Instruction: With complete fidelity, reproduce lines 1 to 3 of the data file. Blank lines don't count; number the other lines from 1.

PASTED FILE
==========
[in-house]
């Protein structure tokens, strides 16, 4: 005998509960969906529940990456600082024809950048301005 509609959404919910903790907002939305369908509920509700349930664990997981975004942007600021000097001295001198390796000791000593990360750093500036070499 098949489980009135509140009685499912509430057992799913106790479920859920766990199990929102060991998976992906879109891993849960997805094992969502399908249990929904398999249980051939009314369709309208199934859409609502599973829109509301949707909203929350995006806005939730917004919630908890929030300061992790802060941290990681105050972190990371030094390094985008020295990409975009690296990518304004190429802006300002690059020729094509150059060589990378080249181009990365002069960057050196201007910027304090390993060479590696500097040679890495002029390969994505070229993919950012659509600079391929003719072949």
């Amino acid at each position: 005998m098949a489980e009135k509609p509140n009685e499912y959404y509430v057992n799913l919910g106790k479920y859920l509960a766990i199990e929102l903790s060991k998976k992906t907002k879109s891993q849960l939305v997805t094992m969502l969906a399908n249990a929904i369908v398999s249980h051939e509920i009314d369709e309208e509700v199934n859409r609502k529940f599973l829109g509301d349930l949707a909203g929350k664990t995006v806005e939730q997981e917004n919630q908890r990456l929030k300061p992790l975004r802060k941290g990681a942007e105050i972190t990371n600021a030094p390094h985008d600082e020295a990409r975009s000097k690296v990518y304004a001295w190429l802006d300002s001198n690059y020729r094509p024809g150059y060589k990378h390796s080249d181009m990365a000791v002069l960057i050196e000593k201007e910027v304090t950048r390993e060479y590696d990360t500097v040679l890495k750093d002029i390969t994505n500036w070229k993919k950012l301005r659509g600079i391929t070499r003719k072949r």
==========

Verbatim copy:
[in-house]
């Protein structure tokens, strides 16, 4: 005998509960969906529940990456600082024809950048301005 509609959404919910903790907002939305369908509920509700349930664990997981975004942007600021000097001295001198390796000791000593990360750093500036070499 098949489980009135509140009685499912509430057992799913106790479920859920766990199990929102060991998976992906879109891993849960997805094992969502399908249990929904398999249980051939009314369709309208199934859409609502599973829109509301949707909203929350995006806005939730917004919630908890929030300061992790802060941290990681105050972190990371030094390094985008020295990409975009690296990518304004190429802006300002690059020729094509150059060589990378080249181009990365002069960057050196201007910027304090390993060479590696500097040679890495002029390969994505070229993919950012659509600079391929003719072949």
């Amino acid at each position: 005998m098949a489980e009135k509609p509140n009685e499912y959404y509430v057992n799913l919910g106790k479920y859920l509960a766990i199990e929102l903790s060991k998976k992906t907002k879109s891993q849960l939305v997805t094992m969502l969906a399908n249990a929904i369908v398999s249980h051939e509920i009314d369709e309208e509700v199934n859409r609502k529940f599973l829109g509301d349930l949707a909203g929350k664990t995006v806005e939730q997981e917004n919630q908890r990456l929030k300061p992790l975004r802060k941290g990681a942007e105050i972190t990371n600021a030094p390094h985008d600082e020295a990409r975009s000097k690296v990518y304004a001295w190429l802006d300002s001198n690059y020729r094509p024809g150059y060589k990378h390796s080249d181009m990365a000791v002069l960057i050196e000593k201007e910027v304090t950048r390993e060479y590696d990360t500097v040679l890495k750093d002029i390969t994505n500036w070229k993919k950012l301005r659509g600079i391929t070499r003719k072949r």